Clinical Hemorheology and Microcirculation - Volume 12, issue 1
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Impact Factor 2017: 1.679
Clinical Hemorheology and Microcirculation, a peer-reviewed international scientific journal, serves as an aid to understanding the flow properties of blood and the relationship to normal and abnormal physiology. The rapidly expanding science of hemorheology concerns blood, its components and the blood vessels with which blood interacts. It includes perihemorheology, i.e., the rheology of fluid and structures in the perivascular and interstitial spaces as well as the lymphatic system. The clinical aspects include pathogenesis, symptomatology and diagnostic methods, and the fields of prophylaxis and therapy in all branches of medicine and surgery, pharmacology and drug research.
The endeavour of the Editors-in-Chief and publishers of
Clinical Hemorheology and Microcirculation is to bring together contributions from those working in various fields related to blood flow all over the world. The editors of
Clinical Hemorheology and Microcirculation are from those countries in Europe, Asia, Australia and America where appreciable work in clinical hemorheology and microcirculation is being carried out. Each editor takes responsibility to decide on the acceptance of a manuscript. He is required to have the manuscript appraised by two referees and may be one of them himself. The executive editorial office, to which the manuscripts have been submitted, is responsible for rapid handling of the reviewing process.
Clinical Hemorheology and Microcirculation accepts original papers, brief communications, mini-reports and letters to the Editors-in-Chief. Review articles, providing general views and new insights into related subjects, are regularly invited by the Editors-in-Chief. Proceedings of international and national conferences on clinical hemorheology (in original form or as abstracts) complete the range of editorial features.
The following professionals and institutions will benefit most from subscribing to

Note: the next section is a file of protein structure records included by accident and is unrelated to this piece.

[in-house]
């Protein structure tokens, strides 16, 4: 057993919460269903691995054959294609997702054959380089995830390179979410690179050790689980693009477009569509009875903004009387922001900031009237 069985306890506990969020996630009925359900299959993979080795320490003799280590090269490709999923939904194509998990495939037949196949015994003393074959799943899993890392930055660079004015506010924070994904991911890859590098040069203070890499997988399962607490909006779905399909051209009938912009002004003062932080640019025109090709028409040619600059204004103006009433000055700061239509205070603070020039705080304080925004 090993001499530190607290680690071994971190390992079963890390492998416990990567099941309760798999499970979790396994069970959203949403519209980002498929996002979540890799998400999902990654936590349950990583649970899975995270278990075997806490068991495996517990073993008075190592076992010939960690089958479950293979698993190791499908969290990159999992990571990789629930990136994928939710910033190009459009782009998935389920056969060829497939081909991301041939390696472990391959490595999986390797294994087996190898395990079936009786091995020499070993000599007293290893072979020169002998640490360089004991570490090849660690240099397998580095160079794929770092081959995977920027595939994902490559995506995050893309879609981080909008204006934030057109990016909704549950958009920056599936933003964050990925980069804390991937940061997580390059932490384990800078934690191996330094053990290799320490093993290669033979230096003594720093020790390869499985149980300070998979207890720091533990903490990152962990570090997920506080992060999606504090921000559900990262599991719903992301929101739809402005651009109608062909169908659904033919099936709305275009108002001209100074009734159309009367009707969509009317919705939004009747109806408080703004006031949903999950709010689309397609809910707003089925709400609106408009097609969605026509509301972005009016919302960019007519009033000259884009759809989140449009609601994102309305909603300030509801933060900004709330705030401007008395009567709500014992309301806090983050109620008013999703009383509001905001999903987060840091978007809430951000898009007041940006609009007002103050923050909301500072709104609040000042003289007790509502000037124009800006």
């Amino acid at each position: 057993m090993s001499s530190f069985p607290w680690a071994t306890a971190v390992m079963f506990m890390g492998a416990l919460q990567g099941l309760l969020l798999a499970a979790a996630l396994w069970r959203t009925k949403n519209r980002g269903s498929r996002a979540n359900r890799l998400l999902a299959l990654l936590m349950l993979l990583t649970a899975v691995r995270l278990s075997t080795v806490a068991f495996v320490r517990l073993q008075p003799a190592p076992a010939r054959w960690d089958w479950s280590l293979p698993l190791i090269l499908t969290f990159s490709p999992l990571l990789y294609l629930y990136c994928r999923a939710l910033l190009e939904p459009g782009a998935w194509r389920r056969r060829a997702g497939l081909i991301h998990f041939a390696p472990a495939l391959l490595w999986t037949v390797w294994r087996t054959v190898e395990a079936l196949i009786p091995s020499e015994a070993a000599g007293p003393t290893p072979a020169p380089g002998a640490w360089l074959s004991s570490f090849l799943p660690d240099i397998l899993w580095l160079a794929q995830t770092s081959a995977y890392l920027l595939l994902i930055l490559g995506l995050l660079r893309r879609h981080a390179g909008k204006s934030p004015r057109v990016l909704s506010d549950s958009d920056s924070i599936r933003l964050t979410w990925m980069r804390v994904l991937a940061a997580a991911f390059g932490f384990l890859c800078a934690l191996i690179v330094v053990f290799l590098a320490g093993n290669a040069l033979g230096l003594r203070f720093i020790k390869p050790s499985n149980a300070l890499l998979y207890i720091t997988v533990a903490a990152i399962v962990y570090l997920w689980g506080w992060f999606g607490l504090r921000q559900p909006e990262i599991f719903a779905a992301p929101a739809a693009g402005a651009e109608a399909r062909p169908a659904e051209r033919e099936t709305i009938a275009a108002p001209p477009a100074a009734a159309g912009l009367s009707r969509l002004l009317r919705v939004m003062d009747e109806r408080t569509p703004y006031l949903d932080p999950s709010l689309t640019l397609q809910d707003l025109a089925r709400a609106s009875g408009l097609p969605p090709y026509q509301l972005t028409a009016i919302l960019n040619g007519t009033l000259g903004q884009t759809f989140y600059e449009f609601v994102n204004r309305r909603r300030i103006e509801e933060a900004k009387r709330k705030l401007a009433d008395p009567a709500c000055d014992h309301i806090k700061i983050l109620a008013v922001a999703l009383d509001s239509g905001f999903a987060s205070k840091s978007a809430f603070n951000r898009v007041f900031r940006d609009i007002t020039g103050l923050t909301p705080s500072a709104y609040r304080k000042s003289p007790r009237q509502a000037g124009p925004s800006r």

Clinical Hemorheology and Microcirculation: medical practitioners in all fields including hematology, cardiology, geriatrics, angiology, surgery, obstetrics and gynecology, ophthalmology, otology, and neurology. Pharmacologists, clinical laboratories, blood transfusion centres, manufacturing firms producing diagnostic instruments, and the pharmaceutical industry will also benefit.
Important new topics will increasingly claim more pages of
Clinical Hemorheology and Microcirculation: the role of hemorheological and microcirculatory disturbances for epidemiology and prognosis, in particular regarding cardiovascular disorders, as well as its significance in the field of geriatrics. Authors and readers are invited to contact the editors for specific information or to make suggestions.
Abstract: The haemodynamic disturbances which may exist downstream of a constriction have been implicated in the poor performance of small diameter prostheses which have a high rate of occlusion by thrombus formation at or near the anastomoses to the host vessels. Because the presence of turbulence in blood flows can be detrimental to the blood elements, factors which reduce or eliminate turbulence at these sites should be considered. This study forms part of an ongoing investigation into the role of wall compliance and vessel geometry on the development of post-stenotic flow disturbances in arterial prostheses and arterial reconstructions. The prostheses were…fabricated with two degrees of compliance corresponding roughly to that of a ‘rigid’ knitted Dacron prosthesis and that of a naturally-compliant peripheral vessel (femoral artery). Flow disturbances were measured in both cylindrical and 0.75° tapered prostheses using a 20 MHz rangegated ultrasound Doppler velocimeter. The instantaneous centreline velocity (from which the disturbance intensities were calculated) was measured in steady flow downstream of 50% and 75% stenoses which were positioned, in turn, at the inlet to each conduit as a model of a proximal anastomosis. Experimental data obtained at physiological Reynolds numbers between 375 and 1500 showed that the flow disturbance intensity measured in the compliant prostheses was always greater than in the corresponding rigid conduits – a surprising result as it has been shown that a compliant wall can delay the onset of turbulent flow in cylindrical tubes. In contrast, the magnitude of poststenotic flow disturbances measured in the tapered prostheses was significantly lower for both rigid and compliant systems when compared with the data for the cylindrical conduits.